(August 1, 2017)—On the first and fourth of June I went on a hike down to the San Francisco River as part of an experimental archaeology group with Allen Denoyer. We parked at the beginning of the hiking trail, shouldered on our gear, and began our trek down. Near the halfway point, we skirted along a series of trails that zigzagged along the side of a steep slope. As we stopped to take a break, we noticed a trio of rams running along the slope toward the other side of a small valley.
As we pushed on, we saw that the rams had successfully made it to the other side, and now they observed our progress with interest. We stopped near a clearing of flood-deposited materials. There Allen began to educate us in the ways of flintknapping, a skill I admittedly have no talent for. Despite its difficulty, it was very interesting to hear Allen explain the process and physics behind knapping and pressure flaking.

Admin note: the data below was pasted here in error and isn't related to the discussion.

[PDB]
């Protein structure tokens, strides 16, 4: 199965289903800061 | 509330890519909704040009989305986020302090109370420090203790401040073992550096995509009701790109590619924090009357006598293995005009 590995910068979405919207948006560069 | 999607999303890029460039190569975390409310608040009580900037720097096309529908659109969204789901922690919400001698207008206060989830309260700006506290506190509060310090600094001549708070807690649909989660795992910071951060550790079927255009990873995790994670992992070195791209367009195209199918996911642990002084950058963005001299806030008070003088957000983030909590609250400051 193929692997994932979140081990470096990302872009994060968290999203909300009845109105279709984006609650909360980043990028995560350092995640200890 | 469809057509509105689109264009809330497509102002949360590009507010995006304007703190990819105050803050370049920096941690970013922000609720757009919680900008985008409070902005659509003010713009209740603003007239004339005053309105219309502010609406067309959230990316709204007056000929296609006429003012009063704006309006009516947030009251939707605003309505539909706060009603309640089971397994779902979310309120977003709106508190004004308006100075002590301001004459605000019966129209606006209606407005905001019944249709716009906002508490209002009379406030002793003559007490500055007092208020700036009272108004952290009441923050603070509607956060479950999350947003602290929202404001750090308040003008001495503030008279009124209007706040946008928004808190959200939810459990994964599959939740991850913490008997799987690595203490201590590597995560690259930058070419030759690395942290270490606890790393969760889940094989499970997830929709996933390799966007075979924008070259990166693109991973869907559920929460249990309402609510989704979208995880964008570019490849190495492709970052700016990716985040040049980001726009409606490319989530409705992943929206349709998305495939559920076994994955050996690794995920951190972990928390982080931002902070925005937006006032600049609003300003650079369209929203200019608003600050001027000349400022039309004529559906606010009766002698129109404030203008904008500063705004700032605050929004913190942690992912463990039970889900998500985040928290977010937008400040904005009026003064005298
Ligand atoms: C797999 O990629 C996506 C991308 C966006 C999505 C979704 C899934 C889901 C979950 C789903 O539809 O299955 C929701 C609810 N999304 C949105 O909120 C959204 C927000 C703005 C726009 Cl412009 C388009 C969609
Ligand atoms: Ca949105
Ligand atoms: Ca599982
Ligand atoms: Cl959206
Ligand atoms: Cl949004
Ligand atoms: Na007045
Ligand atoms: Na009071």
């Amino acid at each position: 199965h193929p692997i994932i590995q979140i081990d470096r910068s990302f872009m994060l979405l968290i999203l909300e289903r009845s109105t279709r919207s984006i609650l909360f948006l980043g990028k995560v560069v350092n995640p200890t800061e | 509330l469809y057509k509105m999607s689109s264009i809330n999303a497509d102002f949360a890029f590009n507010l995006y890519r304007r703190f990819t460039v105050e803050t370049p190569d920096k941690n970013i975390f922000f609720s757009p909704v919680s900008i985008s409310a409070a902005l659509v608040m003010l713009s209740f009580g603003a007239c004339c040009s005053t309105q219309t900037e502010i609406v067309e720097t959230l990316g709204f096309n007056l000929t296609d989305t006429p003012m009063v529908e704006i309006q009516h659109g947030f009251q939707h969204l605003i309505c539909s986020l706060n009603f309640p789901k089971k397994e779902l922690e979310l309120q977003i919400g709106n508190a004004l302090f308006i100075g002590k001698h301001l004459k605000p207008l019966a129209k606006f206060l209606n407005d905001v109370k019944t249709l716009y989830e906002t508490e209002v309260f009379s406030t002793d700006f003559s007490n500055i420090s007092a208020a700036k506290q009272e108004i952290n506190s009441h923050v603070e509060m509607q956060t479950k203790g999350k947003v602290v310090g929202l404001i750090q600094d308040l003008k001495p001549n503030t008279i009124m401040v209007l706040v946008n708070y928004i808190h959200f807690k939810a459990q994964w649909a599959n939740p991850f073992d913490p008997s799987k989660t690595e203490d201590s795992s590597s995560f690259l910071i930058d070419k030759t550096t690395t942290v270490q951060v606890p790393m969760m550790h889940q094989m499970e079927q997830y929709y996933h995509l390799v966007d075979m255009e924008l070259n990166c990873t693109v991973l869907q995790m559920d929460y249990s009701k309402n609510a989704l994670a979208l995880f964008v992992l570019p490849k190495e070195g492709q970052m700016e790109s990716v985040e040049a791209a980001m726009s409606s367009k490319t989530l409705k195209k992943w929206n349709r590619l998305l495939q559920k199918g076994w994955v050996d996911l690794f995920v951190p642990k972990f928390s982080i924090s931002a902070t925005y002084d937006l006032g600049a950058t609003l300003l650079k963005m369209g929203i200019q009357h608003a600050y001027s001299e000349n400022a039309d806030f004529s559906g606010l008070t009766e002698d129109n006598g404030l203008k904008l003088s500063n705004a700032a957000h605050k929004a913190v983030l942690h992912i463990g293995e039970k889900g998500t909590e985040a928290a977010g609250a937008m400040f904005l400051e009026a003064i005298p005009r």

After our knapping session and a quick lunch, we made to the banks of a bend in the San Francisco River, where the river had effectively cut a swimming hole into the silt. Nearby were several hot water vents where previous visitors had built up handmade mud and stone “hot tubs” to soak in. These pleasant surroundings made it more difficult to focus on Allen’s next project for us, making atlatls.
As we sat by the river working our atlatls, we noticed a small group of pronghorn making their way along the ridges above us. Allen told us how rare it was to see so many of these beautiful animals this close, in their natural setting, and how this was a very lucky sight to see. All I can say was that he was absolutely right.